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What Causes a Snapped Achilles Tendon?

By Kelly Ferguson
Updated May 17, 2024
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The Achilles tendon is the body's largest tendon, connecting the calf muscles to the heel bone. A snapped Achilles tendon can result when too much force is applied to the tendon, usually during a sports activity or an accident. Certain diseases and medicines can weaken the Achilles tendon and make injury more likely, but more commonly, a weakened tendon comes from age or inactivity. People most at risk for a snapped Achilles tendon are middle aged, sedentary or mostly sedentary, who suddenly attempt a physically demanding activity for which the body is not prepared. In most cases, a complete snap is more likely than a partial tearing of the tendon.

Without the Achilles tendon, humans could not run, jump, pivot, or even walk effectively. Due to the forces that the tendon is subjected to during these movements, sports that involve a large amount of running, jumping, or pivoting are more likely than others to cause a snapped Achilles tendon. This is most likely to occur in an individual who is engaging in an activity beyond his or her normal activity level. Though a snapped Achilles tendon is most commonly the result of a sports injury, accidents that suddenly and dramatically overstretch the tendon, such as falling from a significant distance, can also cause a snapped Achilles tendon.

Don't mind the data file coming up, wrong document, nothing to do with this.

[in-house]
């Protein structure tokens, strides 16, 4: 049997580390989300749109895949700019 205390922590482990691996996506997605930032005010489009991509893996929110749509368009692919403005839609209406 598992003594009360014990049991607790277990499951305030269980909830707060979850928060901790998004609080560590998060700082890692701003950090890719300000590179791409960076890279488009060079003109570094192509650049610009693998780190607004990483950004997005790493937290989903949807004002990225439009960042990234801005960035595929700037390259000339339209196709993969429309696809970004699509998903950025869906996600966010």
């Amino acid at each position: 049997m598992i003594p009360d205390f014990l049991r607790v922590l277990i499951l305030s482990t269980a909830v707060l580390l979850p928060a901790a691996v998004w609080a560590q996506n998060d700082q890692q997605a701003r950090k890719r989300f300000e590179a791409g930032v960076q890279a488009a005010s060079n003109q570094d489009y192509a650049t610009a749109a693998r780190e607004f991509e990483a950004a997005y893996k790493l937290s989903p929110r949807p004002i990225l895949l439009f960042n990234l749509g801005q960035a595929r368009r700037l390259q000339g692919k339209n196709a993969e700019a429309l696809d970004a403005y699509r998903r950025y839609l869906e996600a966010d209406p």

Tendon injuries and overuse may lead to tendinitis, which is injury or inflammation of the tendon. Some medications and diseases, including diabetes, can also weaken the tendons all over the body and cause tendinitis. Tendinitis can make a snapped Achilles tendon more likely.

It is important to take precautions to prevent a snapped Achilles tendon. The injury can be very painful and debilitating. Typically, treatment of this condition requires surgery and an extensive period of rest, followed by physical therapy to strengthen and re-stretch the tendon.

Most fitness and medical professionals agree that the best way to avoid a snapped Achilles tendon is to properly stretch and warm up before exercising. Ensuring that the Achilles tendon is warmed up prior to exercise or sports makes it more pliable and less likely to be injured. It is also very important to wear the right footwear for the specific sport or exercise being performed. If tendinitis or other injuries are suspected, do not keep exercising, as this could make the damage much worse, and see a doctor for diagnosis and treatment.

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